(l to r) Vlad Denic, Roarke Kamber, and Chris Shoemaker
The modern urbanite doesn’t bother with the bus – she taps her phone and meets a personal driver at her door. Proteins and organelles seeking transport in the cell are similarly impatient – late deliveries can cause death and disease – and frequently use the protein equivalents of Uber apps to exert control over their transporters.
Selective autophagy, a specialized transport process that captures unwanted intracellular “target” structures and shuttles them to the cell’s recycling bins, had been thought to function more like a bus line, operating at a steady rate despite spatial and temporal variabilities in demand. Under this model, proteins called autophagy receptors recognize targets, such as protein aggregates and damaged organelles, and then await pickup by transport vesicles called autophagosomes.
But while inefficiencies in public transit systems are largely tolerable (at worst, some gas is wasted when buses run empty or some commuters are delayed when buses fill up), the consequences of allowing toxic selective autophagy targets to linger in the cytoplasm could be lethal. Thus, a constant rate of autophagosome formation would have to be set very high, at great energetic cost to the cell, to ensure that targets are always eliminated promptly.
In our paper, we tested the alternative hypothesis: that autophagosomes are produced on demand. A mechanism linking target detection by receptors with the formation of autophagosomes would guarantee rapid target destruction while minimizing overall costs.
To investigate this possibility, we monitored the activity of a protein, Atg1, that serves as the master overseer of autophagosome formation. Atg1 is a kinase, an enzyme that changes the behavior of other proteins by putting electric charges on them. When Atg1 is active, it instructs a set of proteins to begin construction on a new autophagosome. Using our assay for Atg1 activity, we found that Atg1 was only active in cells that contained a target – in this case, a protein aggregate that is constantly produced and captured by autophagosomes – and its dedicated receptor protein.
How do receptor-bound targets control the activity of Atg1? One hint came from our examination of the proteins that Atg1 binds in the cell. We developed a gentle procedure for purifying Atg1 and found that it co-purified with the same receptor-aggregate complex that controls its activity, suggesting that Atg1 activation occurs by a direct mechanism rather than a more circuitous pathway. The identification of a third protein present in the Atg1 complex, Atg11, which was known to bind receptors but had no clear function, led us to a more satisfying explanation. In cells lacking Atg11, Atg1 was both inactive and unable to interact with receptor-bound targets – suggesting that Atg11 allows receptor-bound targets to dictate Atg1’s activity.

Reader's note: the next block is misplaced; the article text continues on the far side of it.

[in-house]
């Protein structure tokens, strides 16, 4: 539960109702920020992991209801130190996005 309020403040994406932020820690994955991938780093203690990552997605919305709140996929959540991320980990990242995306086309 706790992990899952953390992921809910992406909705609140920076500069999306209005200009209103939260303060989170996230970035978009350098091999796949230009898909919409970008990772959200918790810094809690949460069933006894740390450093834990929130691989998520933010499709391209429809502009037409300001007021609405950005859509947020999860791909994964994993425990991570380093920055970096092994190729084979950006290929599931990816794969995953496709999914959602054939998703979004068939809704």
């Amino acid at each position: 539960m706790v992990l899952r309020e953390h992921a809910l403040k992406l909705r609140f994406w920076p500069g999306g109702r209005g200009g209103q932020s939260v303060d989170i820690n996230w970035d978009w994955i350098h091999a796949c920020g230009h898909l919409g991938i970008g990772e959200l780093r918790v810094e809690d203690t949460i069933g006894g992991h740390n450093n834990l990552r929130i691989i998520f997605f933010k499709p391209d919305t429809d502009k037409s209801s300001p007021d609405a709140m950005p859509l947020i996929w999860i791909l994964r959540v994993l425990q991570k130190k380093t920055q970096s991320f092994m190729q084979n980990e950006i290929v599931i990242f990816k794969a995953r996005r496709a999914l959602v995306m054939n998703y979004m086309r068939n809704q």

To rigorously test the idea that Atg11 enables receptor-bound targets to activate Atg1, and thus drive local autophagosome formation, we developed a novel tool for monitoring Atg1 kinase activity in a test tube, and mixed cell extracts containing Atg1 with purified Atg11 and receptor-bound aggregates. The results of these in vitro experiments were unambiguous: receptor-bound aggregates activated Atg1, but only when Atg11 was also included in the mixture. When we instead used versions of Atg11 or the receptor with mutations designed to disrupt their interaction, Atg1 activation by targets was abolished, providing further evidence that a binding mechanism drives Atg1 activation.
Finally, we asked whether this mechanism might be generalizable to other types of target structures. We looked into the possibility that peroxisomes, organelles that become autophagy targets when damaged, also activate Atg1. Indeed, when we combined damaged peroxisomes with Atg1 in a test tube, Atg1 became active, dependent on the presence of the damaged-peroxisome receptor.
Overall, our work revealed a key piece of molecular logic that explains how cells are able to rapidly eliminate targets whose appearance in the cytoplasm can be unpredictable. Going forward, figuring out how receptor-bound targets physically flip the Atg1 switch, via structural characterization of the protein complex we identified, is an exciting prospect. It will also be important to determine whether failures in the mechanism we uncovered contribute to the toxic accumulation of autophagy targets commonly seen in diseased and aging organisms. It may turn out that relying on public transit is not only unbearable for technophiles, but fatal for the cell.